Pinterest is out to prove its more than just a mood board, but are advertisers convinced?
It’s been on a mission to show it’s a social media platform people use every day. Is that translating with big brands?
The 'It's Possible' Pinterest brand platform / Pinterest
Pinterest is the perfect platform to plan your dream wedding or design your first home. But setting itself up as an inspiration platform 11 years ago meant that, for a long time, it sat on the periphery of media plans where Instagram, Facebook and Snapchat dominated - social apps used daily, not just for life’s biggest moments.
Spurred on by the rise of lockdown hobbies and coinciding with the waning influence of Meta, Pinterest has had something of a revival. It claims to have around 463 million monthly active users, 17 million in the UK. However, it still doesn’t publicly break down daily active users.
Boosting user growth has been its investment in brand marketing, spearheaded by Andréa Mallard, global chief marketing and communications officer, when she joined the business in 2018. Before Mallard took the helm, Pinterest was an entirely performance-based company, but now it’s diversifying its media mix and trying to land that Pinterest is for everyday use.
It recently pushed this message in Europe with a campaign called ‘It’s Possible’ led by Louise Richardson, director of marketing in Europe.
The beauty of the campaign, Richardson says, is that it “allows Pinterest to talk about smaller moments.” The work highlighted several Pinterest features, from e-commerce to collaborative mood boards, and functions like its skin tone and body shape search options.
“So yes, it’s possible to play my dream wedding on Pinterest. It's also possible to have a nicer sandwich and to see my skin tone or my body shape, or my hair texture represented in the content that I’m looking for,” Richardson explains.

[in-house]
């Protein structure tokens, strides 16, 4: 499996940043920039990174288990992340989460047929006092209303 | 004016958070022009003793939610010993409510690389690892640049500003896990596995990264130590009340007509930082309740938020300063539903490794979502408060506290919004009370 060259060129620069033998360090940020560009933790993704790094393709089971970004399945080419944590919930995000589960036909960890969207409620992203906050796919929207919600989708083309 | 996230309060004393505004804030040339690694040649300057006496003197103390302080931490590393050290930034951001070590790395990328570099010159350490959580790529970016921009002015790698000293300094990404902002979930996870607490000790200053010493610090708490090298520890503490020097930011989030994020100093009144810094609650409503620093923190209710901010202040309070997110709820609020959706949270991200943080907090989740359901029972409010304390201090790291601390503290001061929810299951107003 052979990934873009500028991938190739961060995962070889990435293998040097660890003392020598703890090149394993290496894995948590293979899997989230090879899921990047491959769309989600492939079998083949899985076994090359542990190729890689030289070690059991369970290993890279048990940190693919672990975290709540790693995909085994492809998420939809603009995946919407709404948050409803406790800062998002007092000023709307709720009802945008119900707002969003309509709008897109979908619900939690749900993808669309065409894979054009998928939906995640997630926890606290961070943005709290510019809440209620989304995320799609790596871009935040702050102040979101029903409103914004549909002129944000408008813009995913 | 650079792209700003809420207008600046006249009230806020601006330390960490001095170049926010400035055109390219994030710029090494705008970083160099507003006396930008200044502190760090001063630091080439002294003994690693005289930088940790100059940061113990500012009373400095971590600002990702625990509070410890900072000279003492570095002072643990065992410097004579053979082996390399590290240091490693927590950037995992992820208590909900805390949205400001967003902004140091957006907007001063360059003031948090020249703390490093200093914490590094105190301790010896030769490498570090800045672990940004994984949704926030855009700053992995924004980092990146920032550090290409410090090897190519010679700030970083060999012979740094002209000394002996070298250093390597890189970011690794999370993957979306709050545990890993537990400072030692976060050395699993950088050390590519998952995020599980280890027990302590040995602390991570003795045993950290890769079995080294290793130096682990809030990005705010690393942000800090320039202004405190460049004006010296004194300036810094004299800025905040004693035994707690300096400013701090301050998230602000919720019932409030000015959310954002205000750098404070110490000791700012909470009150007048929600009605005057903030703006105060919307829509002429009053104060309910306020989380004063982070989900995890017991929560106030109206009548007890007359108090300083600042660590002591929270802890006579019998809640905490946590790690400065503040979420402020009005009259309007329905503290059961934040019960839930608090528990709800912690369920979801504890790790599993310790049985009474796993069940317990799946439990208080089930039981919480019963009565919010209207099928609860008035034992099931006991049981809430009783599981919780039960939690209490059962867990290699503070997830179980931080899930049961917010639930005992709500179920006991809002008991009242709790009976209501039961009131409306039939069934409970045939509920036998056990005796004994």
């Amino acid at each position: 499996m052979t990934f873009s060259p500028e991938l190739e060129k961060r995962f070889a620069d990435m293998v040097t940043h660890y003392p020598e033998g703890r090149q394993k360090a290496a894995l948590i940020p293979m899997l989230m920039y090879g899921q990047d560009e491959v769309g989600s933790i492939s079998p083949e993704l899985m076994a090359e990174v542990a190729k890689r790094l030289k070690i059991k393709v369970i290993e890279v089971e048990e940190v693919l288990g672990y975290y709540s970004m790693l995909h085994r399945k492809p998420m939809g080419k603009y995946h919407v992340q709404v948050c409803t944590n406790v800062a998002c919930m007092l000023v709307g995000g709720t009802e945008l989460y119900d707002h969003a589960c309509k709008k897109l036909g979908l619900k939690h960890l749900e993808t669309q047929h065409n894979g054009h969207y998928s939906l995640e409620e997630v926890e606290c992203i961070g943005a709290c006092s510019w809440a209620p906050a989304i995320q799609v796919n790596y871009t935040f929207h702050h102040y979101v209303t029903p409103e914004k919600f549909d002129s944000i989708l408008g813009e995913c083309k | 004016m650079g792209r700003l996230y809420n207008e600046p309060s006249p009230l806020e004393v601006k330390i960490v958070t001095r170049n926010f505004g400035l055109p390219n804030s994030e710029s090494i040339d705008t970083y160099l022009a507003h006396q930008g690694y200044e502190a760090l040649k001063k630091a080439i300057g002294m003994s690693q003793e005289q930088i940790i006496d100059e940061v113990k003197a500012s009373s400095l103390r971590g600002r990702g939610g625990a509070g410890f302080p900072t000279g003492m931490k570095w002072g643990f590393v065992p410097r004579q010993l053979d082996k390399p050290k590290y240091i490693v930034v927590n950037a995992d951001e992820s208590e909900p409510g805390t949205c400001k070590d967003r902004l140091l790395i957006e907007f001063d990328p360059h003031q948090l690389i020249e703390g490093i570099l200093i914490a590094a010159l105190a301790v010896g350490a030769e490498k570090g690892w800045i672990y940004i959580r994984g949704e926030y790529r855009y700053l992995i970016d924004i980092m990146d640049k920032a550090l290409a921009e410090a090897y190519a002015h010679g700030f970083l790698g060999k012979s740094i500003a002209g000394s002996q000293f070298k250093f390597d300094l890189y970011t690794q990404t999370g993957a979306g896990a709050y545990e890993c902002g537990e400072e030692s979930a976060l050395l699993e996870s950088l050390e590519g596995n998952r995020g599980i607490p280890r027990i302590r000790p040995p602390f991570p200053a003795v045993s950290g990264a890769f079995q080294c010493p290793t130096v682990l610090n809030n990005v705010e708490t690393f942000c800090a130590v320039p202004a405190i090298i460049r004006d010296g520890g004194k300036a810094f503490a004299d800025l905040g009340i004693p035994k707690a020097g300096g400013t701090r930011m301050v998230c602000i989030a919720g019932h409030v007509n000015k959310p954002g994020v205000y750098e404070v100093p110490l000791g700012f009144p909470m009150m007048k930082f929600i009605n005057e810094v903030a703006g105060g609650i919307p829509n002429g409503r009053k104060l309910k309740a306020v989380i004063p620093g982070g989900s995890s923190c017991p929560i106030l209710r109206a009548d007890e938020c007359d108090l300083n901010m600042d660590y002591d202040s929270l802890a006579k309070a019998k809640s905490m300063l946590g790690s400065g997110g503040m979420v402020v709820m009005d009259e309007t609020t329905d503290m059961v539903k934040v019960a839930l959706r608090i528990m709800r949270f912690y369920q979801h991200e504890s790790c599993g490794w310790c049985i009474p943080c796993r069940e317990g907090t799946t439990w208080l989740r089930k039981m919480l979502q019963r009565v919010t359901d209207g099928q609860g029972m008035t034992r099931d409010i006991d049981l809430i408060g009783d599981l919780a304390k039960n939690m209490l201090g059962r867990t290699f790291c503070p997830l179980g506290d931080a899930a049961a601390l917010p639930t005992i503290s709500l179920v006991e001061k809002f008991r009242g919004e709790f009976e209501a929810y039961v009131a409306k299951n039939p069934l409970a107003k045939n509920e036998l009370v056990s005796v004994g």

Evolving media mix
Pinterest is a “relatively immature brand business” because of its reliance on performance marketing.
“We’ve always focused on having a really robust media plan that delivers the very best value for our spend and generates monthly active users,” Richardson says. “But now we are looking to add new channels into the mix, and experiential is definitely one of them.”
Pinterest had its first go at experiential marketing when it opened the Possibility Place pop-up in London last month, giving users an opportunity to get free tattoos, nail art and DIY and cooking workshops. “Experiential just conceptually makes so much sense for us, pinners are always asking to bring my Pinterest to life,” Richardson says.
Along with experiential, organic social will soon receive significant investment with Pinterest looking to beef up its social team in the UK and US. Pinterest has a presence on all social apps though says that, more often than not, trends begin on its own site. “We want to show up in those places and claim that,” she says. “We are all over social in a paid perspective, but growing that organically is really exciting.”